How does Knockri use AI to enable employers to overcome unconscious bias during the hiring process?
Knockri has married I/O Psychology and machine learning to help identify behaviors related to specific skillsets that are required for certain jobs. Instead of focusing on the way a person speaks, looks, their gender, or where they are from, we focus on the skills they bring to the table. With Knockri, first impressions do not matter as much as in a traditional interview – it is all the important skills you can bring to the table to be the best at a job. In fact, we have made it possible to choose the right candidate without even seeing their name!
Can you define in your view what makes an ethical AI system and how Knockri is able to avoid bias in its own AI platform?
AI is a powerful tool in general and can be used for both good and bad. It is also a system that engineers, like myself, understand better than people understand people. We have considerable control over how the system behaves, and when it comes to building ethical systems, I believe as long as motivations are in the right place, it’s easier to train the models in a positive way. In an AI system, we can control its behavior and build within specific rules and processes to ensure that the AI’s decision-making is more ethical than trained human processes. And it doesn’t just stop there. There are always errors and blind spots that you might overlook when building a system, but at Knockri we always make sure results are being tracked and that our results are always giving the correct outputs. With a heavy critique of the system, our extensive testing through algorithms can identify if certain qualities are being favored, and algorithmically fix this to give us transparency.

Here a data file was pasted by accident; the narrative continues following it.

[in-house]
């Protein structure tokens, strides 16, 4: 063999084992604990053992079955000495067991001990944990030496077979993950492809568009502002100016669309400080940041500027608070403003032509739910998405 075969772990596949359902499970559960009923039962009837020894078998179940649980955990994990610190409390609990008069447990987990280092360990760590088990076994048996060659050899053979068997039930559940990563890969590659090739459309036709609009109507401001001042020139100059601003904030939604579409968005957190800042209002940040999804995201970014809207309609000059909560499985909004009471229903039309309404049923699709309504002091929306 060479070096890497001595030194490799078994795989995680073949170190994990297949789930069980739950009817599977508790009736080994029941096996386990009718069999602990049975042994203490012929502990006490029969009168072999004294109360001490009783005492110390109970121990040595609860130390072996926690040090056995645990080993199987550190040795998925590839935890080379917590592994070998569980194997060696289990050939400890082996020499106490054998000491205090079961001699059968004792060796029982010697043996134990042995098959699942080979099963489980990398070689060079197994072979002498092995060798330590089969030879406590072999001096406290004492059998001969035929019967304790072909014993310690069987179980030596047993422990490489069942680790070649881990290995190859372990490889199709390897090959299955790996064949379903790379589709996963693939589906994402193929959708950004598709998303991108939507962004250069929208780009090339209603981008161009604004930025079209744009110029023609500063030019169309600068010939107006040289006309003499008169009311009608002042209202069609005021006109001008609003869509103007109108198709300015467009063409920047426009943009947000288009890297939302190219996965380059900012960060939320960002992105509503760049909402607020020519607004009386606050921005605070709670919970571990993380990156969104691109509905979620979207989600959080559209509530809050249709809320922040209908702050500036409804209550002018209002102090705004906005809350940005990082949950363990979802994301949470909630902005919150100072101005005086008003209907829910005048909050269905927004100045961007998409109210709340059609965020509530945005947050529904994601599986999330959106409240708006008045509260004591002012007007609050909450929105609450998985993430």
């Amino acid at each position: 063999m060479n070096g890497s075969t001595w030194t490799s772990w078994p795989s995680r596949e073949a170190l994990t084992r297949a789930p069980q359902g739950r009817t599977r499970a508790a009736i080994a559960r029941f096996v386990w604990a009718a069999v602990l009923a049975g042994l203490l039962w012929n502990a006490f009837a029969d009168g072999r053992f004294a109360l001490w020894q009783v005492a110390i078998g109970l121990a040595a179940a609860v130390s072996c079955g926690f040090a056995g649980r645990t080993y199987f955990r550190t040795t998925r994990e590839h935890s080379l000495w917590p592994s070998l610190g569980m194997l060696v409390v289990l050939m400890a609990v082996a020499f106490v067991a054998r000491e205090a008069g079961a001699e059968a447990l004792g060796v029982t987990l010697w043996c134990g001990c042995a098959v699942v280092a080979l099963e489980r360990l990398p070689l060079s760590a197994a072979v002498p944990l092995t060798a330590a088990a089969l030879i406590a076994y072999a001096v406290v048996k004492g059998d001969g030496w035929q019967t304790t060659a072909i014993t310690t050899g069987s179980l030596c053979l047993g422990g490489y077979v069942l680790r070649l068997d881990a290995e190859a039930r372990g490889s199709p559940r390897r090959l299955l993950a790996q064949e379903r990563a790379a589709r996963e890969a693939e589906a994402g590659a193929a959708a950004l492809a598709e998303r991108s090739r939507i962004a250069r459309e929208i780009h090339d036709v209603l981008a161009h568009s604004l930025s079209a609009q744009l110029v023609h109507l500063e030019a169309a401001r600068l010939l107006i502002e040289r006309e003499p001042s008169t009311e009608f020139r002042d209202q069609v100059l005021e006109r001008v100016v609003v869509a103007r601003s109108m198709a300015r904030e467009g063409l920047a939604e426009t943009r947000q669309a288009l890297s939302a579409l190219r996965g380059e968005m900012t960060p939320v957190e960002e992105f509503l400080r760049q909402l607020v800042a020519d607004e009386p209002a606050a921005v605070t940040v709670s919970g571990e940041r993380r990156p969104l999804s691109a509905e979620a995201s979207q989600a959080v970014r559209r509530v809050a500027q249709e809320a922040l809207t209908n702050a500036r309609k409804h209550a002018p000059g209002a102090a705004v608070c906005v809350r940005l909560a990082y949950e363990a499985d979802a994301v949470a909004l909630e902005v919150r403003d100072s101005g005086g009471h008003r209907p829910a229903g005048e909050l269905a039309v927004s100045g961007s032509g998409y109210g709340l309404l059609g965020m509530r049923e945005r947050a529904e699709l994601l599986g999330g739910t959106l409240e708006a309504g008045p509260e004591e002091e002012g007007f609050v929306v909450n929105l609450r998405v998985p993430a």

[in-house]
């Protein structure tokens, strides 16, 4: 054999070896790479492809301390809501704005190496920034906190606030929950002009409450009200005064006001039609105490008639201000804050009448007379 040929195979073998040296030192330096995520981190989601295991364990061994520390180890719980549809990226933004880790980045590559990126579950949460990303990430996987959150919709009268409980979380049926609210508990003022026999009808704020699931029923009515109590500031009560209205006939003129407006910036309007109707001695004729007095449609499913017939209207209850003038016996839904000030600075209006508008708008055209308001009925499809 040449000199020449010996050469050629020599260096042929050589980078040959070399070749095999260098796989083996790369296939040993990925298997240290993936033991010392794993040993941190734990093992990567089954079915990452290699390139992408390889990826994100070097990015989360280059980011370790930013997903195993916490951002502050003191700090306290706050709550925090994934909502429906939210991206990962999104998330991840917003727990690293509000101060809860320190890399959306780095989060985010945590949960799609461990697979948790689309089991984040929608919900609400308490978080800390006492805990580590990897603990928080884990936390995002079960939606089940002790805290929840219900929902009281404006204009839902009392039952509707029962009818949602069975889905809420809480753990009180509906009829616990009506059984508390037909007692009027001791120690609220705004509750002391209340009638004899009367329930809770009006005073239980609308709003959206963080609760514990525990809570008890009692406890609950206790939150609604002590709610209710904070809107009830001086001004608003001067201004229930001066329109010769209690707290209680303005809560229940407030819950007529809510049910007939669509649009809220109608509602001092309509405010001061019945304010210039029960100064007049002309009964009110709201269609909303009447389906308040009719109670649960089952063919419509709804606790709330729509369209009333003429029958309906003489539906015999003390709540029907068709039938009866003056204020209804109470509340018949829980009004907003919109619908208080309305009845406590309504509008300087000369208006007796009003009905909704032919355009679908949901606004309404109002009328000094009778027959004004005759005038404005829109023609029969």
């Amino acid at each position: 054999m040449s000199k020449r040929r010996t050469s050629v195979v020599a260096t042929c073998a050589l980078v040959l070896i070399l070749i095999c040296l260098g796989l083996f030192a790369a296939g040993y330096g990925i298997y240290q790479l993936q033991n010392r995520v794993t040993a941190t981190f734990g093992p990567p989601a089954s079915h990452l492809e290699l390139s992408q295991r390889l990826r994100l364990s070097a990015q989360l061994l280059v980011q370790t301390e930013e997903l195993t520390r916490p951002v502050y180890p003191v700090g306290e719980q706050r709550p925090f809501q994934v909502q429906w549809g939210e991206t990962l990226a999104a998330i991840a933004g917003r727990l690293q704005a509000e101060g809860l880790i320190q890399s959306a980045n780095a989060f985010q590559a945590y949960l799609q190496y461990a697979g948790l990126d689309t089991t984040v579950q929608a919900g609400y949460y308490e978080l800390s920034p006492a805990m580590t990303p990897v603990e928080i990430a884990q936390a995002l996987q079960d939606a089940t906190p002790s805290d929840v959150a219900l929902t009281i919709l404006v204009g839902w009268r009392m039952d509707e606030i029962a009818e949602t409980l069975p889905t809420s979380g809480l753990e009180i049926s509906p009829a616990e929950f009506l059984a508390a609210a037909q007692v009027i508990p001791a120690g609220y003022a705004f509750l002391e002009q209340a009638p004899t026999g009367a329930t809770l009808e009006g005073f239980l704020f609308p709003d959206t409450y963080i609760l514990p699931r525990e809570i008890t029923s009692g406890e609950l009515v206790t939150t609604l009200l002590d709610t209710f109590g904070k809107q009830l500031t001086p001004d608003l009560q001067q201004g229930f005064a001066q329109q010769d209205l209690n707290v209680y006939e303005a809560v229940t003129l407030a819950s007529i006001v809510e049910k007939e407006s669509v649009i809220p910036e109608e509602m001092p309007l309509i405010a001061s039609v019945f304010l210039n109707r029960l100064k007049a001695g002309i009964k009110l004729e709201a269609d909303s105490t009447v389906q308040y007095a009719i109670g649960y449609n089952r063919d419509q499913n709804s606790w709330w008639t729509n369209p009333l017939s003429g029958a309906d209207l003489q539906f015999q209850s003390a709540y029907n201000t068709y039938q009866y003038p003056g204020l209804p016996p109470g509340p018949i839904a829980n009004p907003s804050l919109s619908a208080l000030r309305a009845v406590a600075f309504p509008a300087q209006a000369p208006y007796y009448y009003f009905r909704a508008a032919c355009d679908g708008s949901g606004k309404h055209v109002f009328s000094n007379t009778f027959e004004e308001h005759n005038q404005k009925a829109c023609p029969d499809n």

Where does Knockri source the training data and ensure this data is not unintentionally biased?
Simply put, we use our own data. We don’t source any data from open sources that we don’t have control over. We take transcripts collected from assessments that have been designed by our I/O Psychologists to ensure the right questions and skills are identified. We then audit the annotations to make sure no language is favored – basically we take full control over our data collection. This ensures the data we collect is high quality and the results the algorithm gives us are much more effective. Because we want to be sure we are true to our mission of being DEI-focused, we have expanded our implementation to various fields, which means we work across different geographies, job positions, and industries to collect a well-rounded set of data. By having more diverse data, we can be sure it is less biased.
Is there anything else that you would like to share about Knockri?
There are a couple of things I’d like to share. The first is about I/O Psychology. Often people assume AI is intimidating, especially as it has been developing over the past several years. However, we are bringing together the age-old science of I/O Psychology – the study of human behavior – to drive our technology. Really, we are delivering I/O Psychology at scale with the help of machine learning to reduce bias in recruitment practices. Finally, DEI doesn’t just start and end with our customers. At Knockri, we value DEI as much as those who come to us, which we pride ourselves on within our own organization. As a company who is passionate about DEI, we encourage you to do your part in reducing bias for those who historically might not have had as many opportunities in the job market. Like I said before, actions speak louder than words.